I wanted to have the perfect words to tell him how he’d been family, how I wouldn’t be who I was without him and how my life was a collage of memories and he was in every one.

And finally, I absolutely loved the writing in this book. It was very impactful and I could quote from this book for days and days. Heather Demetrios just writes the most wonderful stories and I’ve enjoyed both her contemporary and fantasy stories because of the beautiful writing and storytelling.

Review: The Haters by Jesse Andrews


Publisher: Allen & Unwin
Release date: April 5, 2016
Format: Paperback
Source: Publisher
Pages: 325
RRP: $19.99 AUD
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Wes and Corey are convinced nothing cool can come of their lame summer at jazz camp, when along comes Ash – all blonde hair and brash words – and cracks their world wide open. Finally, something they can’t seem to hate. When Ash convinces them that a great musician is made on the road, the three friends flee camp and begin an epic, hilarious road trip: The Haters 2016 Summer of Hate Tour.

Amid sneaking into seedy bars, evading their parents and the police, and spending every minute together in a makeshift tour bus, romance blossoms and bursts, and hygiene takes a back seat. Wes begins to realise the limitations of hating everything: it keeps you at a convenient distance from something, or someone, you just might love.

When you can find something to hate about every band, how do you make a sound you love?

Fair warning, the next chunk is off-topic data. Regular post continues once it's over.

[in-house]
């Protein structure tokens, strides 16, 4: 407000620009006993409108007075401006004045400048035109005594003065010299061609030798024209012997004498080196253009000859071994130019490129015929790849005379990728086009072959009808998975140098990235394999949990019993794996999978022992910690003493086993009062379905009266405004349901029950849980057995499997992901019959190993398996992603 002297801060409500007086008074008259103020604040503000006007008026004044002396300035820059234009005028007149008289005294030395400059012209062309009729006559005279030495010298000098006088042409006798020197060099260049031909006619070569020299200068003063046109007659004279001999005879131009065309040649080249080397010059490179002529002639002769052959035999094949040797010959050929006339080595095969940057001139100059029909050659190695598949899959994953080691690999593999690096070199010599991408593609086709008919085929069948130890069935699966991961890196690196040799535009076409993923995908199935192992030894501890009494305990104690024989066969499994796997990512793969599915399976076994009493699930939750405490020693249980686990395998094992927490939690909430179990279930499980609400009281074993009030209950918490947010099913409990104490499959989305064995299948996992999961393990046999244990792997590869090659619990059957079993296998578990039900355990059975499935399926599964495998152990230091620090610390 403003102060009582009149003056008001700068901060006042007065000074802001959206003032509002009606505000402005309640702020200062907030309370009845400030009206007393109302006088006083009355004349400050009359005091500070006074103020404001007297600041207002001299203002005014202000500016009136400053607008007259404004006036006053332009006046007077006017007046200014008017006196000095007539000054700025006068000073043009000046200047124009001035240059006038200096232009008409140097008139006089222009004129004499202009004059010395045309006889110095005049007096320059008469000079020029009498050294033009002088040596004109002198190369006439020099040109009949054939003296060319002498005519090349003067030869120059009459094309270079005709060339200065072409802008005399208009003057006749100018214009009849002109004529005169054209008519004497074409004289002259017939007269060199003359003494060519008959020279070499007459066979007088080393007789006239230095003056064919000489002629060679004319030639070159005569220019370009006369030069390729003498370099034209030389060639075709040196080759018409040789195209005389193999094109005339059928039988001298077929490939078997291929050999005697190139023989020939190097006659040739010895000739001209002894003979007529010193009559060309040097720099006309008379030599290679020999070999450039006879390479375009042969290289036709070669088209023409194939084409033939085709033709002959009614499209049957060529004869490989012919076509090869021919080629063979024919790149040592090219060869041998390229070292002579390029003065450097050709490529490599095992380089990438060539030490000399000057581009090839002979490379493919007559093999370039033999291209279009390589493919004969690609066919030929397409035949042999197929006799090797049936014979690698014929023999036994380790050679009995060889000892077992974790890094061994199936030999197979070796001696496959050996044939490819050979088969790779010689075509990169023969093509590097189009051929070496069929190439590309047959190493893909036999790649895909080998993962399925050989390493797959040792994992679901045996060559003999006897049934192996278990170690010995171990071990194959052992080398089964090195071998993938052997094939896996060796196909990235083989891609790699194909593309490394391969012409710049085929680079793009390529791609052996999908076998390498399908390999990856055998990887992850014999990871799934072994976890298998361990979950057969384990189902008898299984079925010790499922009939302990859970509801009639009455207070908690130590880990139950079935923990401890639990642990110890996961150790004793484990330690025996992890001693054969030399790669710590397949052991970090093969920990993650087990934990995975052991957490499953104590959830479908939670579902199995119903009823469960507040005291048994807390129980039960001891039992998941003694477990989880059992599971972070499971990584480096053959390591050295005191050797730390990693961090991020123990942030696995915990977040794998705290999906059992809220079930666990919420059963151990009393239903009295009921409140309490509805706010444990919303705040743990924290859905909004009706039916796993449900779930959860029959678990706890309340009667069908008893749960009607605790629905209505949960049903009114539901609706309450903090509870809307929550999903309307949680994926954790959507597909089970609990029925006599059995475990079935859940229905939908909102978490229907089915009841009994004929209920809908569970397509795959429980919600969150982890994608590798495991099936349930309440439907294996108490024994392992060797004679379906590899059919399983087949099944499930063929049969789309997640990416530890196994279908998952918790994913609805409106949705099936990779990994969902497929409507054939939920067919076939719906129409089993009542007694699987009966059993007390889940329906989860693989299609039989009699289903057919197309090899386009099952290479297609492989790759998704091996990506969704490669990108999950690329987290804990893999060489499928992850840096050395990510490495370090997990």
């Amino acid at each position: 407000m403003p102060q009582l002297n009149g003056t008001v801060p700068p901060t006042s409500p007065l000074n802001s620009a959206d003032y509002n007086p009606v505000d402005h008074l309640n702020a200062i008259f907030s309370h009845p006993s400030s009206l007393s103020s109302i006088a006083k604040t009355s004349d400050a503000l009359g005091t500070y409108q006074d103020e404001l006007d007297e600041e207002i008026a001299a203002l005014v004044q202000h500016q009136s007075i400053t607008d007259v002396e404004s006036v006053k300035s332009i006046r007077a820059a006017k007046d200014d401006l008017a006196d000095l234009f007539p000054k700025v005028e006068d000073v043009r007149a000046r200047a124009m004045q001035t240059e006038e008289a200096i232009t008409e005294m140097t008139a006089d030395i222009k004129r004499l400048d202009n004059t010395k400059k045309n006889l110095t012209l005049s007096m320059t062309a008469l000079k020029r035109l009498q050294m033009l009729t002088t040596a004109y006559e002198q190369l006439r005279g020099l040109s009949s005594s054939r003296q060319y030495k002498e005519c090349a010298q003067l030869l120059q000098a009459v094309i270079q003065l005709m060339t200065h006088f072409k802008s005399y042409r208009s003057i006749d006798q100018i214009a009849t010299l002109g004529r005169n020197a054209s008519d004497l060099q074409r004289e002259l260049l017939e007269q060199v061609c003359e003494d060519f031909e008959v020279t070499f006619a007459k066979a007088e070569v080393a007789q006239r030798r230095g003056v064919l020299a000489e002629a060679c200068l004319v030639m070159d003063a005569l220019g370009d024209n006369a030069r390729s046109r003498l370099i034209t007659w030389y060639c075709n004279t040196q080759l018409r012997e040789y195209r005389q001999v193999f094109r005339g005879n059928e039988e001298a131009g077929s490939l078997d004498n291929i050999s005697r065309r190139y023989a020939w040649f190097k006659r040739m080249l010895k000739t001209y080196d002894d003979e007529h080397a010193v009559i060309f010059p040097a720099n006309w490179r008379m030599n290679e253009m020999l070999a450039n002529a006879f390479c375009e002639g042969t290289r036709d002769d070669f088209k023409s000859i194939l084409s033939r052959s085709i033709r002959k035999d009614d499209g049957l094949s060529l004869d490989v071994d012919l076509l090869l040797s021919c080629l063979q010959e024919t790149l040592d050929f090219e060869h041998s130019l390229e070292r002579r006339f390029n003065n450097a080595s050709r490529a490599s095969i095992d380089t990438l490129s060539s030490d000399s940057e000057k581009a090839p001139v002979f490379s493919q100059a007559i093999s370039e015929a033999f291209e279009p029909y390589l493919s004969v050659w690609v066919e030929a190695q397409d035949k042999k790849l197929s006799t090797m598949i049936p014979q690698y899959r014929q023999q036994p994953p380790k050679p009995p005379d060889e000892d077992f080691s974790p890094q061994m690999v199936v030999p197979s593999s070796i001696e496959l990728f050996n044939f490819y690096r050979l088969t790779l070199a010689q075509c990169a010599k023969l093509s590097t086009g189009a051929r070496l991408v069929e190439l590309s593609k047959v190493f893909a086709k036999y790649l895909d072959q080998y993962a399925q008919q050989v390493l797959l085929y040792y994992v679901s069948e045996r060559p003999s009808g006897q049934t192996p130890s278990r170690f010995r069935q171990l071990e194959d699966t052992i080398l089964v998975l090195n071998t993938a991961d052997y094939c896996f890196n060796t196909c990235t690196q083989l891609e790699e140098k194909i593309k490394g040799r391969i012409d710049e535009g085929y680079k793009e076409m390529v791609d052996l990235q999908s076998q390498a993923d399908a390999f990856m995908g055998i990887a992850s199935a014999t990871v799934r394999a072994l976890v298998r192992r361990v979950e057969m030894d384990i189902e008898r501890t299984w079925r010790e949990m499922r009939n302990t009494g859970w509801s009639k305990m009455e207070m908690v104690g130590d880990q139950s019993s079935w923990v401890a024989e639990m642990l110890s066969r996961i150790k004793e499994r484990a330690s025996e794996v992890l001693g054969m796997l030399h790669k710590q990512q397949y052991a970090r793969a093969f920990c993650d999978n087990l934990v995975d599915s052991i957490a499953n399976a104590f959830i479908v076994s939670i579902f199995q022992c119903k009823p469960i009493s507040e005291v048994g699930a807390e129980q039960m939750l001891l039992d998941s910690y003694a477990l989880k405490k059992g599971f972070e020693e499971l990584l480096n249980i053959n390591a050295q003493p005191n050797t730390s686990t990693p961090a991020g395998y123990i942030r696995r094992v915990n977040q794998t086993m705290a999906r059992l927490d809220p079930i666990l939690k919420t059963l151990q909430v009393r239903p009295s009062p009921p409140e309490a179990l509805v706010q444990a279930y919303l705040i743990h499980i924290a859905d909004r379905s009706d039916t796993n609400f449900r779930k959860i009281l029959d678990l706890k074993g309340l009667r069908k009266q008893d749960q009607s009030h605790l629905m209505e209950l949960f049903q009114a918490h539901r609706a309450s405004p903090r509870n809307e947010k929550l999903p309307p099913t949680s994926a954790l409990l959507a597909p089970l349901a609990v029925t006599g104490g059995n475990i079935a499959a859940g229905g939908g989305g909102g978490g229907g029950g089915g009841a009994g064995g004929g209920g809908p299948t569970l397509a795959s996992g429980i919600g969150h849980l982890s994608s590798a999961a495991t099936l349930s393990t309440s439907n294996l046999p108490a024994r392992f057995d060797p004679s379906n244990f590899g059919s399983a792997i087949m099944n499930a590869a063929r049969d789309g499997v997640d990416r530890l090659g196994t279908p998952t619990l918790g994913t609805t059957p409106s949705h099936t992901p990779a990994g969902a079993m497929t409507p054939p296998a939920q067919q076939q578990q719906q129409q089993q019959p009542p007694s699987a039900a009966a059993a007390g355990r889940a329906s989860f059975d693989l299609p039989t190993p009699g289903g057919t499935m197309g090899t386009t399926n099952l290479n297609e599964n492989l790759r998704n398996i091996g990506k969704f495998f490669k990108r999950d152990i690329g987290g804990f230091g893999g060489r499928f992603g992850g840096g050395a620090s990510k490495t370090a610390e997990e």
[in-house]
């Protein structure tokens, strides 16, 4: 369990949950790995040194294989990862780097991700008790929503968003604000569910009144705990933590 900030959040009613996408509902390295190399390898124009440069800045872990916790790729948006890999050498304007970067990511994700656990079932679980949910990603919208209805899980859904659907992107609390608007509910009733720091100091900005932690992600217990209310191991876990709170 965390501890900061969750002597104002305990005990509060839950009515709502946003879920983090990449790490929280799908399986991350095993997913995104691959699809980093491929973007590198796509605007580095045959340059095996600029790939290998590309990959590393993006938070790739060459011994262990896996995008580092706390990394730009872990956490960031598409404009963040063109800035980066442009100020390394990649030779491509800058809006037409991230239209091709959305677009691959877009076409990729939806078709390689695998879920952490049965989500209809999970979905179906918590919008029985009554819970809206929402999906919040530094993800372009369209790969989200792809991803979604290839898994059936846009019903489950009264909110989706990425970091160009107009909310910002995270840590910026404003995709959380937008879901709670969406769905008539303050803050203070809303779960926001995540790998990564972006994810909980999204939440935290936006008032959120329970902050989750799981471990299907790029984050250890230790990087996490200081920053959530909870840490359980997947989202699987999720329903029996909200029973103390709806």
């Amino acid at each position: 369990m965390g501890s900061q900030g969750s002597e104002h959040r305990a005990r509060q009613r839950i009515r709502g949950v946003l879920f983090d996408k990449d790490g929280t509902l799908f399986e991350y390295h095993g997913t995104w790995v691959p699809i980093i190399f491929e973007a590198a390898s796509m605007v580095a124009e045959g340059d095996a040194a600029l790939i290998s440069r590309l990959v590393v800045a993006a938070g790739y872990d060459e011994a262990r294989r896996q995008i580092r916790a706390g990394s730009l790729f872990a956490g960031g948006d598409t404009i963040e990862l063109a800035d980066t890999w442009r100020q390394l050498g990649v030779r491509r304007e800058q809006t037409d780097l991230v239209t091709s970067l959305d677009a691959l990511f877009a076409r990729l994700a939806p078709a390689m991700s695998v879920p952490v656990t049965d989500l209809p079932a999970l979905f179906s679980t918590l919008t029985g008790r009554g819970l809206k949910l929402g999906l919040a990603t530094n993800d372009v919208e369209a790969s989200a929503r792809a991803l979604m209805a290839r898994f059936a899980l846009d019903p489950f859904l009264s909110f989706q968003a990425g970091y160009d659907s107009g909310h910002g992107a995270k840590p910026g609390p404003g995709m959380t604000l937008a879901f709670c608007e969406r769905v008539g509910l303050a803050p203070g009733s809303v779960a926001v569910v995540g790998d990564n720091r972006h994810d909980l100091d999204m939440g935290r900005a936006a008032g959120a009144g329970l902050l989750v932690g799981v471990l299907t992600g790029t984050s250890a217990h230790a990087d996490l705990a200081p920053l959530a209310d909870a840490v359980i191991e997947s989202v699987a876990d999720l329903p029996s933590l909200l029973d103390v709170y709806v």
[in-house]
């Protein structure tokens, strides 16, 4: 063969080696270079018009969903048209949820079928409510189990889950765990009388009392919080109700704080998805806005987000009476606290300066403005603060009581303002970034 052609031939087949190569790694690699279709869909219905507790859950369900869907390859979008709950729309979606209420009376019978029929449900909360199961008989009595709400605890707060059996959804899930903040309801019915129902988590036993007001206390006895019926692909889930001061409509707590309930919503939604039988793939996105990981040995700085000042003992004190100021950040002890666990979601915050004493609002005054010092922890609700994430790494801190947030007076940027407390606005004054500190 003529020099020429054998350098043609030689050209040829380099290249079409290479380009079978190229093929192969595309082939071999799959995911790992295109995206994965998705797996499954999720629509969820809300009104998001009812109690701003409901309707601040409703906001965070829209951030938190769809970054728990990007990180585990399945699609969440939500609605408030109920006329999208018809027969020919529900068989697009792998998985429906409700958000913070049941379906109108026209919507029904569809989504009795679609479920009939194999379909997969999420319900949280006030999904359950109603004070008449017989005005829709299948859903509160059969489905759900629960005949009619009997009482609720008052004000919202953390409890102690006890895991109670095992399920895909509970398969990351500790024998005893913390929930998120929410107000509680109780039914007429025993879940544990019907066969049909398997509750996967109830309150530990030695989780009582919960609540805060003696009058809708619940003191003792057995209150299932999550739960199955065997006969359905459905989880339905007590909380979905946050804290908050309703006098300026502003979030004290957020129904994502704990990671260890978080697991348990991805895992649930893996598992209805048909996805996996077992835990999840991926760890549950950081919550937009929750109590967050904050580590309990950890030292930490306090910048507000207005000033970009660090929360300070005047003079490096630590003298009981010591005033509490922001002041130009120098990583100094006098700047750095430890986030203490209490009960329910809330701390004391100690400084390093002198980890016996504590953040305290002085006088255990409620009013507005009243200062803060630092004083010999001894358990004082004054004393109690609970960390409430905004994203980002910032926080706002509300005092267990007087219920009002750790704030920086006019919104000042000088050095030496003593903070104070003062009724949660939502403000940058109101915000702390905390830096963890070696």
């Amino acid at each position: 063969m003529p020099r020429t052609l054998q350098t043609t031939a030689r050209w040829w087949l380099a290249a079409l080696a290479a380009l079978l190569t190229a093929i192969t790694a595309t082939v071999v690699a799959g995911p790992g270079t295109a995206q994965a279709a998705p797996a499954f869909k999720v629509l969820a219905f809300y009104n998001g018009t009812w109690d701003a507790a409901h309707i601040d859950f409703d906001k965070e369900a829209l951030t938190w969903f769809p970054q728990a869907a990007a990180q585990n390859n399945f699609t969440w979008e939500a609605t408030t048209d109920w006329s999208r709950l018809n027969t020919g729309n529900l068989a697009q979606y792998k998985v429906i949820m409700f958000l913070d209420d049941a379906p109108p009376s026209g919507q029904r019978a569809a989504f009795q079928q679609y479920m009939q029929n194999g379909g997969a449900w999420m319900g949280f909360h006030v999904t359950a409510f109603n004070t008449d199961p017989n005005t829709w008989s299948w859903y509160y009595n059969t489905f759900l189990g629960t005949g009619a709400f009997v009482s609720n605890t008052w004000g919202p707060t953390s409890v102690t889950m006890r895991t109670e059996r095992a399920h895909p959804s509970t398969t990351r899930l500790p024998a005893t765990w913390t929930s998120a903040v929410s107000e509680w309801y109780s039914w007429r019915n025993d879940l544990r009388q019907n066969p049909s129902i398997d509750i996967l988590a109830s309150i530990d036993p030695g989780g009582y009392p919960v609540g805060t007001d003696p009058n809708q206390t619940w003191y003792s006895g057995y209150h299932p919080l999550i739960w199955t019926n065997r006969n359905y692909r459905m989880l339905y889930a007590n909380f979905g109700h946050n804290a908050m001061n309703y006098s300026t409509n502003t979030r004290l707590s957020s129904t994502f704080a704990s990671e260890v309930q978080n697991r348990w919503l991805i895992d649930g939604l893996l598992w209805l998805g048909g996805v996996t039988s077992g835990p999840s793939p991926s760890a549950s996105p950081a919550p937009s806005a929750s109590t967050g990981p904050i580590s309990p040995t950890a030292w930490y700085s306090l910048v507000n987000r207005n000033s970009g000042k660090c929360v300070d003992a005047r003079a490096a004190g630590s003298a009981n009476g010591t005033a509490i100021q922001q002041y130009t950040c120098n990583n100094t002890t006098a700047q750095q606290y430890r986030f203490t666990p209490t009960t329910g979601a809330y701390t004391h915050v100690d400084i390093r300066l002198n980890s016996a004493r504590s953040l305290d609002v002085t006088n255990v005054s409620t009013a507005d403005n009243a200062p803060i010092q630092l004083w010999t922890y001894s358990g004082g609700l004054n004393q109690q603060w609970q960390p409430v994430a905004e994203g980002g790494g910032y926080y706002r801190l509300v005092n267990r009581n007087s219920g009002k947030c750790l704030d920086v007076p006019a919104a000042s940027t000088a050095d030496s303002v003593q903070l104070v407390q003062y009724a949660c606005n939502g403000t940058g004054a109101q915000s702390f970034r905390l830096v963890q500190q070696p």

2 stars

Thank you to Allen & Unwin for sending me a copy of The Haters. All thoughts and opinions are my own.

I think a certain population of people will really love The Haters. I just didn’t happen to fall into that group. I couldn’t really connect with the characters or the humour in the book, and it all became a little bit flat and boring. Having said that, I absolutely hated Me and Earl and the Dying Girl, and The Haters was a much better reading experience for me.

This book is about Wes, Corey and Ash who meet at a two-week jazz camp. None of them are actually into jazz and find the camp environment to be a bit stifling. Ash decides that the only way that they can be real musicians and play the music that they want to play is to go on a tour around the country. They have absolutely no plan and are absolutely terrible together as a band. Together, they travel around the country looking for new experiences and opportunities to show off their music. Now, this sounded like an amazing idea for a road trip book. It had the potential to be crazy, funny and exciting, but I found it to be kind of plotless. Almost nothing happens in this book! There’s lots of descriptions of travelling and of music but they hardly played any music at all. I felt like it was just pages and pages of dropping names of bands and talking about how great they were together and not actually that much music playing. I was baffled by the lack of practice and rehearsal. I mean, sure, let’s just go on tour and not practise together at all.